In the foundational document of modern public-opinion research, Philip E. Converse's "The Nature of Belief Systems in Mass Publics" (1964) established the U.S. public's startling political ignorance. This volume makes Converse's long out-of-print article available again and brings together a variety of scholars, including Converse himself, to reflect on Converse's findings after nearly half a century of further research. Some chapters update findings on public ignorance. Others outline relevant research agendas not only in public-opinion and voter-behavior studies, but in American political development, "state theory," and normative theory. Three chapters grapple with whether voter ignorance is "rational." Several chapters consider the implications of Converse's findings for the democratic ideal of a well-informed public; others focus on the political "elite," who are better informed but quite possibly more dogmatic than members of the general public. Contributors include Scott Althaus, Stephen Earl Bennett, Philip E. Converse, Samuel DeCanio, James S. Fishkin, Jeffrey Friedman, Doris A. Graber, Russell Hardin, Donald Kinder, Arthur Lupia, Samuel L. Popkin, Ilya Somin, and Gregory W. Wawro.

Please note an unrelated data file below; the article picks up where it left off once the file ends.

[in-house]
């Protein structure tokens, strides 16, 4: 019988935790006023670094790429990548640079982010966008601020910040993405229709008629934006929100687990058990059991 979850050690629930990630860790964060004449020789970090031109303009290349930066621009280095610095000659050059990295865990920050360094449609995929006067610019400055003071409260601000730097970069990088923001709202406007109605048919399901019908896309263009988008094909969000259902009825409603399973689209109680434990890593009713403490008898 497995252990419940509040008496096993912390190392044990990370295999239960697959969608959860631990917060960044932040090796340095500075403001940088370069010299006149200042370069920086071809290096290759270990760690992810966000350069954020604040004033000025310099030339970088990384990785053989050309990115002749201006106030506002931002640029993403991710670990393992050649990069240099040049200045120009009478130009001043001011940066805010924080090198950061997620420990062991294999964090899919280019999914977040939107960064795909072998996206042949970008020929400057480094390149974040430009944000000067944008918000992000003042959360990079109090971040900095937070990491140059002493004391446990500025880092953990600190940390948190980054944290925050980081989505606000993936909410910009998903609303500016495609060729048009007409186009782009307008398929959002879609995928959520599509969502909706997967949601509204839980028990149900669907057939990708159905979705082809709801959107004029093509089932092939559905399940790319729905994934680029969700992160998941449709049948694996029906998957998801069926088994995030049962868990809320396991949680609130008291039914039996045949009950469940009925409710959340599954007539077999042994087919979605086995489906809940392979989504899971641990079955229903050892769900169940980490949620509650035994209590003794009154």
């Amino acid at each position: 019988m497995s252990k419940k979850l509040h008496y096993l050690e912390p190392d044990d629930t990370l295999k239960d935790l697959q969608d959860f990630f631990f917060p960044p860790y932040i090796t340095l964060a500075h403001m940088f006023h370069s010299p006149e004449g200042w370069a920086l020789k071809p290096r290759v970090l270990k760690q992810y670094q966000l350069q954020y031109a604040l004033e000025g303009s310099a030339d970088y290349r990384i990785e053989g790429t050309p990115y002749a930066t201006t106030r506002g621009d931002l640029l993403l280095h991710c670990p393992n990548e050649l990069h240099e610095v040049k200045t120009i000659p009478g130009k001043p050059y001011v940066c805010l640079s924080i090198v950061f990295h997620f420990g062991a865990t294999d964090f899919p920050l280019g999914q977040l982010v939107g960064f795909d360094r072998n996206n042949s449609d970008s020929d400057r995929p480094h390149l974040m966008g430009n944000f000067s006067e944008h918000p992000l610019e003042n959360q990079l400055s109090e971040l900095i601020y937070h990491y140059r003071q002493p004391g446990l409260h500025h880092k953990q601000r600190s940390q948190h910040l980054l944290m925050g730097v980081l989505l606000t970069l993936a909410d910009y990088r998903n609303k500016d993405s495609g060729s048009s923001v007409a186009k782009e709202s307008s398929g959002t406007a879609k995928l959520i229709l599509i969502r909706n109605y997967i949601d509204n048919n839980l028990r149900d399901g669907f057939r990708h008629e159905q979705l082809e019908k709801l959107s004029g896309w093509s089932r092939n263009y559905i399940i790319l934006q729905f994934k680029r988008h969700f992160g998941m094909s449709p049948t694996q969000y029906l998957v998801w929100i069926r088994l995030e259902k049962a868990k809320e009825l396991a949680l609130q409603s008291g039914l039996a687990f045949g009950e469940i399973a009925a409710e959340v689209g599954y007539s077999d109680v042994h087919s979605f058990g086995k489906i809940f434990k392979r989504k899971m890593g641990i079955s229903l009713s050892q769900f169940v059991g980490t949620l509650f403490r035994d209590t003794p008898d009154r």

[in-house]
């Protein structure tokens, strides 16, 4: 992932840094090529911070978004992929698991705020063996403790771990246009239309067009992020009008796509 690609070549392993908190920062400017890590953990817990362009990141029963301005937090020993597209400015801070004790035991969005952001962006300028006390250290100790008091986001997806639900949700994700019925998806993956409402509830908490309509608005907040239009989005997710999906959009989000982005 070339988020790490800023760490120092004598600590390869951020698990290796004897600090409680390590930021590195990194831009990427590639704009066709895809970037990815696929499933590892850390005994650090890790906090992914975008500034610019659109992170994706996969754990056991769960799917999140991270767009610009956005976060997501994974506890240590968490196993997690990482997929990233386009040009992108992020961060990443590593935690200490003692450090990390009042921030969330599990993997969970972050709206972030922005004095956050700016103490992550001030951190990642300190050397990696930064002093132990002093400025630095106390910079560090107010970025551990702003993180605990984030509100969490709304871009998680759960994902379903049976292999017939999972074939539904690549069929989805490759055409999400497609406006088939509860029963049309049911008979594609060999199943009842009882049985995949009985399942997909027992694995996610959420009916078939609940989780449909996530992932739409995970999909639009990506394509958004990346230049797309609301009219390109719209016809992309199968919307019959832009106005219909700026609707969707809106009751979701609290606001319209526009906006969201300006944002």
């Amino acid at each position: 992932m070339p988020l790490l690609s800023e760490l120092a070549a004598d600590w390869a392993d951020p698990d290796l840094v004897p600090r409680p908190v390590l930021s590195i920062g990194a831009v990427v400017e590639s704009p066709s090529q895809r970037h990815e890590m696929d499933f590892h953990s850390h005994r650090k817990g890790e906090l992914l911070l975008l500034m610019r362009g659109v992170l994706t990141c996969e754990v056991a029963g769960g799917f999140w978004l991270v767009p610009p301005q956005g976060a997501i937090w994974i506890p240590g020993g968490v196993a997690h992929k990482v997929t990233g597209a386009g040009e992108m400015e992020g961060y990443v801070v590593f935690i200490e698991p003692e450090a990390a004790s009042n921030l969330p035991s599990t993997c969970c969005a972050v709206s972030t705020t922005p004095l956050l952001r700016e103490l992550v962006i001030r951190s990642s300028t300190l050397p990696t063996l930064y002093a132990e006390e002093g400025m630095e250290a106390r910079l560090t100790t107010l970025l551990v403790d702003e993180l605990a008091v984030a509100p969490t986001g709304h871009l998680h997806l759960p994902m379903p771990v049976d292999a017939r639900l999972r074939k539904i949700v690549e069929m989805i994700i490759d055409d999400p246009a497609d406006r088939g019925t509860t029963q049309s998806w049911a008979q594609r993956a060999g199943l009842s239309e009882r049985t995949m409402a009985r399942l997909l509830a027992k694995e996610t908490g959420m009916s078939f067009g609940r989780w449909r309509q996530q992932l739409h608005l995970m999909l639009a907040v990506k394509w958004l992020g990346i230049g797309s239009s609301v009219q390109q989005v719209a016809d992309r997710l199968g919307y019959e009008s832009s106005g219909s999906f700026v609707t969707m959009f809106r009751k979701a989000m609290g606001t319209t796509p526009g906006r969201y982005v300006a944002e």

This book was originally published as a special issue of Critical Review: A Journal of Politics and Society.
Publisher: Taylor & Francis Ltd
Number of pages: 410
Weight: 612 g
Dimensions: 216 x 140 mm
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